The film largely revolves around the lives of three characters - Marla Mabrey (Lily Collins), Frank Forbes (Alden Ehrenreich), and Howard Hughes (Warren Beatty) - in 1960s Hollywood. Marla is a young, devout Baptist woman from the backwoods of Virginia who travels to Hollywood with her mother (Annette Bening) with hopes to find work as an actress under the wealthy but elusive Howard Hughes for RKO Studio. Meanwhile, Frank serves as Marla's driver, also working under Hughes, and alongside his closest friend, Levar Mathis (Matthew Broderick).
Then there's Hughes himself, who remains a recluse for much of the first-half hour of the film, giving orders before going back on them and sending his associates on a goose-chase to satisfy him despite him never being satisfied. He winds up getting romantically involved with Marla, as does Frank at one point in time, but one man is victim to his swollen ego while the other can't decide how involved he wants to be in Marla's life when he has a fiancee (Taissa Farmiga). Meanwhile, Marla can't decide what she wants at all, so much of the film is the three characters trying to figure out their place in life as well as the relationships maintain, or at least they think they do, with others around them.
At two hours long, Rules Don't Apply is utterly infested with characters and cameos from the likes of Alec Baldwin, Martin Sheen, and Ed Harris, most of whom don't do a lot for the plot besides bring in another undeveloped or faceless character. At times, Beatty seems as if he's trying to develop a miniseries, and this is the inevitable factor of a film that's allegedly been in development for 40 years. One has so much knowledge, facts, characters, directions, and tones they can pack into such a project, and naturally they try and do it all, and the result is an unbalanced and frequently sloppy film that seems as if it's covering a lot of ground when it's really running itself and the audience in circles.
Consider the pacing of the picture, which feels off most of the time no matter what time or place we are set. Some scenes, like the ones between Frank and Marla that exist to show intimacy, are stretched out for a lengthy period of time, but during the third-act, it's like Beatty and company have a time quota they have to meet all of a sudden, leading them to rush through climactic situations and disrupting our sense of place. The element of graceful narrative pacing is gone, and when we do get an extended period of time with the characters, it's as if they're talking around things and operating in a strange, melodramatic manner that handicaps their ability to resonate. It's peculiar, and if the sheer talent of Ehrenreich, Collins, especially in her drunken or mystified romantic state, and of course Beatty and all his charm, weren't on display, this film would be an unbearable slog to endure.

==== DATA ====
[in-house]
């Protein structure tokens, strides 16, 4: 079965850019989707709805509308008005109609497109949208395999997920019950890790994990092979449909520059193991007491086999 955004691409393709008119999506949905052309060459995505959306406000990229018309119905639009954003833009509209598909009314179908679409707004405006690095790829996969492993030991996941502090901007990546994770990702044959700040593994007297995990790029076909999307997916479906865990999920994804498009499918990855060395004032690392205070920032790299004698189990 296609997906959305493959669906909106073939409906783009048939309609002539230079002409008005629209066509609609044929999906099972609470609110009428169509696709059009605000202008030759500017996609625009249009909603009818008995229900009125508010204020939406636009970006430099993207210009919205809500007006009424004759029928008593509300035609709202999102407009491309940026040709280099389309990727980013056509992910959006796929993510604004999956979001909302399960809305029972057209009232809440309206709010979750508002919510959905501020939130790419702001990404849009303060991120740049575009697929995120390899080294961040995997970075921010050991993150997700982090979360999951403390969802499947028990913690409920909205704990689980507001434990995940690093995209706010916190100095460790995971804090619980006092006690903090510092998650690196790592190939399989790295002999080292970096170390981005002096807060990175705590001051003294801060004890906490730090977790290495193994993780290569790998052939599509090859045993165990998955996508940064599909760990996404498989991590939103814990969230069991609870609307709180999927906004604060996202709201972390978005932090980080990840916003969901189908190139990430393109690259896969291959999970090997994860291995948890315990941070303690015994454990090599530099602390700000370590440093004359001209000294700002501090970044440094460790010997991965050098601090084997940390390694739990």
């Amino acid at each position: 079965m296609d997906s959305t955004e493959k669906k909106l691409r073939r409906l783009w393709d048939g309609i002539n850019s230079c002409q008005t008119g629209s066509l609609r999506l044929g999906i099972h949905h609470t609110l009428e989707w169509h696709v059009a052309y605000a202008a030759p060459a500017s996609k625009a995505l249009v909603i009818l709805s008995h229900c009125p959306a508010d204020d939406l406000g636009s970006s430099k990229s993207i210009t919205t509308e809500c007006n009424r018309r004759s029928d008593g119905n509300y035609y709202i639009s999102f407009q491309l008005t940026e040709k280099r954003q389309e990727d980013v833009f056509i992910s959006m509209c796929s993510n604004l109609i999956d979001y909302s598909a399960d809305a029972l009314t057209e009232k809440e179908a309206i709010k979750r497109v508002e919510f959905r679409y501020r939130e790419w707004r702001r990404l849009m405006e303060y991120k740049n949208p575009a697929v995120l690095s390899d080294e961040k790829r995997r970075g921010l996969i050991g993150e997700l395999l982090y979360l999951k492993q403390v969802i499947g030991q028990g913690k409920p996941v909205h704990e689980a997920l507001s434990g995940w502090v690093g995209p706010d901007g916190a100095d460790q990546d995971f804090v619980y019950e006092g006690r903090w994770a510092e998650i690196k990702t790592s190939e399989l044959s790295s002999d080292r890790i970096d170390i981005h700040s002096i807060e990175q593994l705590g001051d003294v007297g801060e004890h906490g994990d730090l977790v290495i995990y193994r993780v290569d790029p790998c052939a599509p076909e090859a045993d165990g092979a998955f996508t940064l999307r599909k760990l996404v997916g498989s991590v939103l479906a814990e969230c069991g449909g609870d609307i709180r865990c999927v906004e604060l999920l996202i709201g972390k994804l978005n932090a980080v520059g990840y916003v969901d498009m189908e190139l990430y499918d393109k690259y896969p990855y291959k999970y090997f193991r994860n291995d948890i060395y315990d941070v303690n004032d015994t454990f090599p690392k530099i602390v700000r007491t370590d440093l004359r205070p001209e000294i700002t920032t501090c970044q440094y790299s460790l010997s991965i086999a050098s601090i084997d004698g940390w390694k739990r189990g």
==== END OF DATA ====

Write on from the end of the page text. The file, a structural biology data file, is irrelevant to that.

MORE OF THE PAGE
What saves Rules Don't Apply from being a complete disaster is just how personal this film seems to be for Beatty himself. Beatty and the way he draws his Hughes character in this film always seem to be contemplative, focused on something, maybe even something unobtainable. Hughes's fondness for little kids, such as the three rambunctious rugrats that run amok in his building one day that he attends to when they get away from their mother. In one early scene, Hughes is disgusted by the sight of a child, but as he gets a bit older and more worn, maybe he starts to see, in some way, that they're the future and that it's their time to shine. Given that a large part of Beatty's absence these past fifteen years was due to him raising his own children, the focus on children throughout this entire film shouldn't be glossed over.
Aside from the diehard Beatty fans - and trust me, they do still exist - I can't see most general audiences appreciating Rules Don't Apply except on some very reserved levels. The film functions in the same kind of esoteric way Beatty has always operated, that his other films like Reds and Dick Tracy more appropriately and successfully communicated (keep in mind, they were also assisted by the time in which they were released as well). While many things are admirable, including the beautiful costume and set design, there is also a lot here that either falls flat or doesn't work to its potential, and also shows what happens when a career lays dormant for over a decade and a handful of producers and editors dig their hands into a project that's been in development longer than many of these actors have been alive.